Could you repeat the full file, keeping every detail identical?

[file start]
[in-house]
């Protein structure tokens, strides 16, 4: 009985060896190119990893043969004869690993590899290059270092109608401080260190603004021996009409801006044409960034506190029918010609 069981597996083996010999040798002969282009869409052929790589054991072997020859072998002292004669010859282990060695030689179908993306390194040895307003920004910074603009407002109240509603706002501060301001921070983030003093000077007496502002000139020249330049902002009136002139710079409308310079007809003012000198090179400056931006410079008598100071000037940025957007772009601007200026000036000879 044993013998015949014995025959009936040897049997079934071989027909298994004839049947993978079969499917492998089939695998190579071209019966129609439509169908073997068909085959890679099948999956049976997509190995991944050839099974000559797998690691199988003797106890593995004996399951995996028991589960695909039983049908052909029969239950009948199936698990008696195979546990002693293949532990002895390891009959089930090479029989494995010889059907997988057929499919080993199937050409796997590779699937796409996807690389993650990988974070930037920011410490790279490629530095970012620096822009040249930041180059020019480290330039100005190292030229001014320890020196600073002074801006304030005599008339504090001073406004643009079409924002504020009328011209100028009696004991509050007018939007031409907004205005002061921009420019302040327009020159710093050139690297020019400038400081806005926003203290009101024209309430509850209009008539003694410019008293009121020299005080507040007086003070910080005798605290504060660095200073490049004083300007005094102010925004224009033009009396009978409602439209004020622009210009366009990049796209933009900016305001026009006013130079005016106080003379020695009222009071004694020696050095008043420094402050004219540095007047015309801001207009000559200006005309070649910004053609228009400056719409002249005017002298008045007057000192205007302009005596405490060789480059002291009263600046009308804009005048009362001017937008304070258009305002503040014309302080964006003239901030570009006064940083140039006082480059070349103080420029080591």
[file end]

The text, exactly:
[in-house]
């Protein structure tokens, strides 16, 4: 009985060896190119990893043969004869690993590899290059270092109608401080260190603004021996009409801006044409960034506190029918010609 069981597996083996010999040798002969282009869409052929790589054991072997020859072998002292004669010859282990060695030689179908993306390194040895307003920004910074603009407002109240509603706002501060301001921070983030003093000077007496502002000139020249330049902002009136002139710079409308310079007809003012000198090179400056931006410079008598100071000037940025957007772009601007200026000036000879 044993013998015949014995025959009936040897049997079934071989027909298994004839049947993978079969499917492998089939695998190579071209019966129609439509169908073997068909085959890679099948999956049976997509190995991944050839099974000559797998690691199988003797106890593995004996399951995996028991589960695909039983049908052909029969239950009948199936698990008696195979546990002693293949532990002895390891009959089930090479029989494995010889059907997988057929499919080993199937050409796997590779699937796409996807690389993650990988974070930037920011410490790279490629530095970012620096822009040249930041180059020019480290330039100005190292030229001014320890020196600073002074801006304030005599008339504090001073406004643009079409924002504020009328011209100028009696004991509050007018939007031409907004205005002061921009420019302040327009020159710093050139690297020019400038400081806005926003203290009101024209309430509850209009008539003694410019008293009121020299005080507040007086003070910080005798605290504060660095200073490049004083300007005094102010925004224009033009009396009978409602439209004020622009210009366009990049796209933009900016305001026009006013130079005016106080003379020695009222009071004694020696050095008043420094402050004219540095007047015309801001207009000559200006005309070649910004053609228009400056719409002249005017002298008045007057000192205007302009005596405490060789480059002291009263600046009308804009005048009362001017937008304070258009305002503040014309302080964006003239901030570009006064940083140039006082480059070349103080420029080591």